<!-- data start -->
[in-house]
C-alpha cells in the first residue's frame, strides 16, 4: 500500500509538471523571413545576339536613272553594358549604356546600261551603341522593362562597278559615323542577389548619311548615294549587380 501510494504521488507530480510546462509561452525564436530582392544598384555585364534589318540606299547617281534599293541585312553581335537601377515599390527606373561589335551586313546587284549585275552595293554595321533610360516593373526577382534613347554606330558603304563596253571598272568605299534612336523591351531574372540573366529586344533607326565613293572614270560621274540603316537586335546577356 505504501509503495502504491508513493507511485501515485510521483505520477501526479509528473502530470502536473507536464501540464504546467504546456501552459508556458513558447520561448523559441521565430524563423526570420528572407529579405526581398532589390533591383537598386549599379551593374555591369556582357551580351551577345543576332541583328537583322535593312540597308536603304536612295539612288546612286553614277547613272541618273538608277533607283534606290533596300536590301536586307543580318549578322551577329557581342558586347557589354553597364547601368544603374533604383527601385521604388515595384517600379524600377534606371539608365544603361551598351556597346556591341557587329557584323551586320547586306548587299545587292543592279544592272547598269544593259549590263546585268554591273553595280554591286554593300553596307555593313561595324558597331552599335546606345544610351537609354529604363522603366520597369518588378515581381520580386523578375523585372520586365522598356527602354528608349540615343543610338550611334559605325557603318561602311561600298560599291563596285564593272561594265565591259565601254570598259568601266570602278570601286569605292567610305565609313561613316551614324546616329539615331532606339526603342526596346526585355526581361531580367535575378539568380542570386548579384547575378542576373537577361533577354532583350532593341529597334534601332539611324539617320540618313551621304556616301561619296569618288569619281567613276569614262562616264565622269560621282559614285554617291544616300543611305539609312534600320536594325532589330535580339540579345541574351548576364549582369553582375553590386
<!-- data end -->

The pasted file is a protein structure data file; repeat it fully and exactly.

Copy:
[in-house]
C-alpha cells in the first residue's frame, strides 16, 4: 500500500509538471523571413545576339536613272553594358549604356546600261551603341522593362562597278559615323542577389548619311548615294549587380 501510494504521488507530480510546462509561452525564436530582392544598384555585364534589318540606299547617281534599293541585312553581335537601377515599390527606373561589335551586313546587284549585275552595293554595321533610360516593373526577382534613347554606330558603304563596253571598272568605299534612336523591351531574372540573366529586344533607326565613293572614270560621274540603316537586335546577356 505504501509503495502504491508513493507511485501515485510521483505520477501526479509528473502530470502536473507536464501540464504546467504546456501552459508556458513558447520561448523559441521565430524563423526570420528572407529579405526581398532589390533591383537598386549599379551593374555591369556582357551580351551577345543576332541583328537583322535593312540597308536603304536612295539612288546612286553614277547613272541618273538608277533607283534606290533596300536590301536586307543580318549578322551577329557581342558586347557589354553597364547601368544603374533604383527601385521604388515595384517600379524600377534606371539608365544603361551598351556597346556591341557587329557584323551586320547586306548587299545587292543592279544592272547598269544593259549590263546585268554591273553595280554591286554593300553596307555593313561595324558597331552599335546606345544610351537609354529604363522603366520597369518588378515581381520580386523578375523585372520586365522598356527602354528608349540615343543610338550611334559605325557603318561602311561600298560599291563596285564593272561594265565591259565601254570598259568601266570602278570601286569605292567610305565609313561613316551614324546616329539615331532606339526603342526596346526585355526581361531580367535575378539568380542570386548579384547575378542576373537577361533577354532583350532593341529597334534601332539611324539617320540618313551621304556616301561619296569618288569619281567613276569614262562616264565622269560621282559614285554617291544616300543611305539609312534600320536594325532589330535580339540579345541574351548576364549582369553582375553590386